|M.Sc Student||Barnea Dganit|
|Subject||The Influence of the Distinction between Task Components|
on Attention Control Processes
|Department||Department of Industrial Engineering and Management||Supervisor||Professor Emeritus Daniel Gopher|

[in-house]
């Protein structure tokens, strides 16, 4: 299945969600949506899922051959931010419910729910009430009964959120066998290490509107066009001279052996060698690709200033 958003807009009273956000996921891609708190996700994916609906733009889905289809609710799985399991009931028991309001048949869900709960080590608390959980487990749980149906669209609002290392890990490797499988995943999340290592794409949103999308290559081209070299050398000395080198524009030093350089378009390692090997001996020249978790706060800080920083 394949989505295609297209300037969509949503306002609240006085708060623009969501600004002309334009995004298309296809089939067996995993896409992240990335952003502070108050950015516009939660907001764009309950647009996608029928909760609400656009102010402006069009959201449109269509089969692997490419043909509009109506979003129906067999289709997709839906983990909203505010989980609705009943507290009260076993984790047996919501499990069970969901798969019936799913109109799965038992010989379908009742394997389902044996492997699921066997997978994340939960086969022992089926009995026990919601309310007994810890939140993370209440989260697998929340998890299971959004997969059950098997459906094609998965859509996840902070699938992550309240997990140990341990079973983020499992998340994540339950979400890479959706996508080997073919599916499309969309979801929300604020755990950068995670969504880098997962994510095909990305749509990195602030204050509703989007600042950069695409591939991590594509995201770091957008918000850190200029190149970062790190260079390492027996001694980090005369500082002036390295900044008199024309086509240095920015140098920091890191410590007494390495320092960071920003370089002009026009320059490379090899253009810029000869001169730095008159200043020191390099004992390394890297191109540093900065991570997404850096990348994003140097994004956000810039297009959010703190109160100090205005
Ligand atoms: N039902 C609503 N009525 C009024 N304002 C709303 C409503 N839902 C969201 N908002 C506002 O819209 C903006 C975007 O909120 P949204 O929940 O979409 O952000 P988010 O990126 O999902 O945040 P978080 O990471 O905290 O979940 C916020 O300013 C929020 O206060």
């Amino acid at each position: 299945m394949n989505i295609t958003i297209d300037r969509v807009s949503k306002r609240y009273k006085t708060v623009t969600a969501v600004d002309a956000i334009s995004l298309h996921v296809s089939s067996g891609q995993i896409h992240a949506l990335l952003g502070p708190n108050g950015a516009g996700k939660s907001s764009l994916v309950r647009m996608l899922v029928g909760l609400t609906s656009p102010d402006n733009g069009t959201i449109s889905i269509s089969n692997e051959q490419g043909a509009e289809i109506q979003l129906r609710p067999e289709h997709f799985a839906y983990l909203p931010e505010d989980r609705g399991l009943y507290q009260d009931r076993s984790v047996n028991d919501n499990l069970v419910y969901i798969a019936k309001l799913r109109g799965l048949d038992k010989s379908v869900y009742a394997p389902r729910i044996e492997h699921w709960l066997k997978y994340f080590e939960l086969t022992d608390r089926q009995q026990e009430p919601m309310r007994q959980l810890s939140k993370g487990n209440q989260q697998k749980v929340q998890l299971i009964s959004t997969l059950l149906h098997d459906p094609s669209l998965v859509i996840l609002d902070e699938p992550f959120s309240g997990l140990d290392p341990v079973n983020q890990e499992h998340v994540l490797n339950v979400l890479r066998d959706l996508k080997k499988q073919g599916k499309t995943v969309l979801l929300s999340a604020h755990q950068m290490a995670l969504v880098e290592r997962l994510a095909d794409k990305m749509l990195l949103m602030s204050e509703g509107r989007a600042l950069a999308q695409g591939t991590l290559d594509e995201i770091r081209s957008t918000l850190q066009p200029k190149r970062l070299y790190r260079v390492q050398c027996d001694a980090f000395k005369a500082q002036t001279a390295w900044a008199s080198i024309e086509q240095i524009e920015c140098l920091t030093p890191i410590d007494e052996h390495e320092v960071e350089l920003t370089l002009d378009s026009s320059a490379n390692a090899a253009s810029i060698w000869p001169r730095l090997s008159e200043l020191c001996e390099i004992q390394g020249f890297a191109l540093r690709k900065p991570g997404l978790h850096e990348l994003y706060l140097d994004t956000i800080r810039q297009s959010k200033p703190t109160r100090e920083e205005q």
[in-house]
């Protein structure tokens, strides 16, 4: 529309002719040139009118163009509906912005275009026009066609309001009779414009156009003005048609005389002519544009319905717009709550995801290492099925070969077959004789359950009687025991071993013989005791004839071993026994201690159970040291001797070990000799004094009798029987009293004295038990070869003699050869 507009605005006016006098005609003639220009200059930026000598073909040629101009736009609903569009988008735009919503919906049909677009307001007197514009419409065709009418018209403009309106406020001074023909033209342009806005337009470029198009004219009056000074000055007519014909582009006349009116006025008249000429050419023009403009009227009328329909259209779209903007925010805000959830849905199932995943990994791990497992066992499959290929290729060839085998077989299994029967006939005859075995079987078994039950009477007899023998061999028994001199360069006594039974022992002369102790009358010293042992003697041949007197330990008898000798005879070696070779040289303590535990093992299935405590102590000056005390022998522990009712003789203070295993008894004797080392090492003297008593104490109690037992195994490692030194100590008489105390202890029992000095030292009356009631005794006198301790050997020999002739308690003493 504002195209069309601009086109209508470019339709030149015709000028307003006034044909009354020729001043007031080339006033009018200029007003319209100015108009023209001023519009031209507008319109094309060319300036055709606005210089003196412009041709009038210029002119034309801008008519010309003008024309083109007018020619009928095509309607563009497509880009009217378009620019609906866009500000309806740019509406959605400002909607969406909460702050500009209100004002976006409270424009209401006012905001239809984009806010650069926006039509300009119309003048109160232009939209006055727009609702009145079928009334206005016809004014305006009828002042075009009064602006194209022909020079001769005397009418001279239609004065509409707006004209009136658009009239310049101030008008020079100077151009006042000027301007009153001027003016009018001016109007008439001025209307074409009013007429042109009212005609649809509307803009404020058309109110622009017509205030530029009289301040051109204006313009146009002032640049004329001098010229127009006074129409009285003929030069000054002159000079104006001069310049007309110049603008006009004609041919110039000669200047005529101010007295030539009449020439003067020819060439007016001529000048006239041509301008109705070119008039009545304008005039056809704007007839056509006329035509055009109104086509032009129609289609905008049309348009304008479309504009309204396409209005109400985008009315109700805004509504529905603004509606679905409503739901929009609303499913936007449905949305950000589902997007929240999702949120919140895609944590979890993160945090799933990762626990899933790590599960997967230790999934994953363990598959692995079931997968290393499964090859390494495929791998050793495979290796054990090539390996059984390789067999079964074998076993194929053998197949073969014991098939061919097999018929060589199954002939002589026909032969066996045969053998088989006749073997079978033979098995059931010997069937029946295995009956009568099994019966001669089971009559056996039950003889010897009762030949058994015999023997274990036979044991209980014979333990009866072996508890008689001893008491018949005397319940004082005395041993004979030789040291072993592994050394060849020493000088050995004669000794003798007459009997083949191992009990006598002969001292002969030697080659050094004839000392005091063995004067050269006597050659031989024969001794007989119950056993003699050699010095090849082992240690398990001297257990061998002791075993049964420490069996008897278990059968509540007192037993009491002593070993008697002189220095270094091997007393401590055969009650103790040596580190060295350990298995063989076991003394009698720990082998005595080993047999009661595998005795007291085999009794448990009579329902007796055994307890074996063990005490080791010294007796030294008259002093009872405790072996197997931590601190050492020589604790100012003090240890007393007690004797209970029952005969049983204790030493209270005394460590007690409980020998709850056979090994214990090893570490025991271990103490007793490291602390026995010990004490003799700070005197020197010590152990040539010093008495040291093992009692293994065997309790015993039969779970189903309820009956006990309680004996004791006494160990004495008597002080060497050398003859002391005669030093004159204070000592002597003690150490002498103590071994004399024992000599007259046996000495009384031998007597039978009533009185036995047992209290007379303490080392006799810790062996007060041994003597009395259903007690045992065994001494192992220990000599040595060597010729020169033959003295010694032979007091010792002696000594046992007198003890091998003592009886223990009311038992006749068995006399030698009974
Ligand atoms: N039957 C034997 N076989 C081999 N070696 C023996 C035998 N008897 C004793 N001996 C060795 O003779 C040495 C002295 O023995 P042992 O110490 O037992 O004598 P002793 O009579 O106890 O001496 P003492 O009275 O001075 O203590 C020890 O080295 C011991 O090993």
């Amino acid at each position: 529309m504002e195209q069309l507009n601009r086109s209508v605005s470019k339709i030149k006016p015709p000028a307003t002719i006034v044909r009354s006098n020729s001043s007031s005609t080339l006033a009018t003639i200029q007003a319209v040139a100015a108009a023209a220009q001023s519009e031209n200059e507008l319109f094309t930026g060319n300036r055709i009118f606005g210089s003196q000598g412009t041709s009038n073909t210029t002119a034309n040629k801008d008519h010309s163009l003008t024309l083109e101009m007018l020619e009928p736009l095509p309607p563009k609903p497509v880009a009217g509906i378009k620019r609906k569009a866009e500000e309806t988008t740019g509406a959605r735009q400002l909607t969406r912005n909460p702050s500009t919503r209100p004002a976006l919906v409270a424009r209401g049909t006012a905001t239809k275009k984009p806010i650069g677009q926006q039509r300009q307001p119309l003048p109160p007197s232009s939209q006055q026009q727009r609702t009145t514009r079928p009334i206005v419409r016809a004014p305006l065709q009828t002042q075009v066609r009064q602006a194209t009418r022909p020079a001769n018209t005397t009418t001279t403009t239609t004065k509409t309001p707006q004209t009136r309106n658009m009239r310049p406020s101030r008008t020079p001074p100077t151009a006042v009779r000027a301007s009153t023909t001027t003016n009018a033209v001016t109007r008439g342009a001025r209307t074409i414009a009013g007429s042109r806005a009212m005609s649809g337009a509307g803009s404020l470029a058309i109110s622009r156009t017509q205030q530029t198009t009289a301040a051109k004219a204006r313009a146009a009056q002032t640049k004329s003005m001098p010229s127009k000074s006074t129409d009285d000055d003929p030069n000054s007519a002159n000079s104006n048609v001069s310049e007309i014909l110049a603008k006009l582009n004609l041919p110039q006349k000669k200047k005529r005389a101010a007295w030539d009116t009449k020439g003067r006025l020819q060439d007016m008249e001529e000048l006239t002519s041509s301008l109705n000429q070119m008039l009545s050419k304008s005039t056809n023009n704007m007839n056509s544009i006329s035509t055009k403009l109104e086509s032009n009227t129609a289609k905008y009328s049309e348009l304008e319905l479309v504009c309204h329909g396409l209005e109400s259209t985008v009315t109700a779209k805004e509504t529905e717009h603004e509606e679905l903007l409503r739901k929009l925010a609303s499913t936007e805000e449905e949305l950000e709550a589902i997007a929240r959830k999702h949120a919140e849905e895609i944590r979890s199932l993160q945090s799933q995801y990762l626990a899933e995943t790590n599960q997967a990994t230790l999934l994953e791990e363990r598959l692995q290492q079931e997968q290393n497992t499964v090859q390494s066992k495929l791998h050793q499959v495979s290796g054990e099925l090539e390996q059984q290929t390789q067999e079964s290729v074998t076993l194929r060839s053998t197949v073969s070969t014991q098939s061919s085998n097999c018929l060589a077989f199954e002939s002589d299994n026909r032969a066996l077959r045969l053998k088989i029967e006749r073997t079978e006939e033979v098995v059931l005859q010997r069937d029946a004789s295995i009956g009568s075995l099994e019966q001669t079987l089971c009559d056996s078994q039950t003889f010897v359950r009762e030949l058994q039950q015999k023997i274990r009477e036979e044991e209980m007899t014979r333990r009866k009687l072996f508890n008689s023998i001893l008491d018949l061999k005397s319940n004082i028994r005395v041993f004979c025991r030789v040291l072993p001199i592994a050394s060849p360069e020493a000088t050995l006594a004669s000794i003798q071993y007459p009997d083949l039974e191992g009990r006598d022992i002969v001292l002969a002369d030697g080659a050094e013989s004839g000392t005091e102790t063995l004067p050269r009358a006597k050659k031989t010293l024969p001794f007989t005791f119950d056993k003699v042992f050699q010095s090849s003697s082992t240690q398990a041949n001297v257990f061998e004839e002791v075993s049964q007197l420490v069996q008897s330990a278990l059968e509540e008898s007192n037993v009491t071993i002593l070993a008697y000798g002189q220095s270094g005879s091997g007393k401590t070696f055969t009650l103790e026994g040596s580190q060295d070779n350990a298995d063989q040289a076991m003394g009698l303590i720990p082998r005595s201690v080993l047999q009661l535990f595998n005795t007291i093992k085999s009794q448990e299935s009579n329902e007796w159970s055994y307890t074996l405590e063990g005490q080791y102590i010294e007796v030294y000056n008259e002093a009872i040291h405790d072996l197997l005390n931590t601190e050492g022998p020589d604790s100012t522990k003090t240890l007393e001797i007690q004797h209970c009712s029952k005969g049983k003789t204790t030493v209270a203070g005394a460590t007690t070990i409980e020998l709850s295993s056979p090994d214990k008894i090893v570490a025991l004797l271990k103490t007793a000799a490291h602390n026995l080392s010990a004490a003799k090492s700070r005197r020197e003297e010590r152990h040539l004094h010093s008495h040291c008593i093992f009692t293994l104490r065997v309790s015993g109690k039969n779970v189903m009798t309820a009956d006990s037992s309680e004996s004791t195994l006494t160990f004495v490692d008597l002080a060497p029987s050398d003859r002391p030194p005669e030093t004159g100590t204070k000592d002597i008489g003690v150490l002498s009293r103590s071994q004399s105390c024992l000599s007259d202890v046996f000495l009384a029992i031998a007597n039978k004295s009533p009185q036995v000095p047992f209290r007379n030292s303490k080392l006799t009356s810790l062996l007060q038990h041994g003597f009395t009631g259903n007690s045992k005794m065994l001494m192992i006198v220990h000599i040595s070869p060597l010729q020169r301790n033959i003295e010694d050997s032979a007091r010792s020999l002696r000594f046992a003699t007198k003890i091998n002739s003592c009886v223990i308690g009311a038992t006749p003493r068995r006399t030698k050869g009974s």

The present research investigates attention control processes by examining the performance costs of switching between tasks. Switching costs are measured by reaction time and errors. Previous research claimed that, switching costs are caused by the requirements to adapt to the new stimulus, response or computational requirements of the new task. The present research asks whether such a change is mandatory, or similar costs can be obtained when only subjective value of task segments is being manipulated. In the fourth experiments that were run, the subjects performed two tasks alternately. In two experimental groups subjective value of segments was manipulated such that in one groups subjects received extra rewards based upon their total average of an 80 trials block, in which moving the displayed information above or below a centrally located line, after 4-12 trials, created 10 segments. In the second, experimental group, subject was rewarded base upon the 3 best task segments. Thus, only for this group task segments had subjective significance. The results show that the subjective manipulation, which separates between units, had significant switching cost. It was also found that is it possible to organize task units even if consecutive trials very in their features and subjects are required to alternate continuously between tasks. The establishment of task units by subjective value was possible as long as the composing elements shared some common features, most importantly responses. However when alternating task elements are distinguished by their response, it is no longer possible to bind together in a single task unit. A common response component seems to be critical for the ability to use subjective significance as a task integration principle. The main conclusion is that task units are not only defined by their physical or computational properties, but also subjective attribution of values. The influence of the latter is akin to those of physical properties.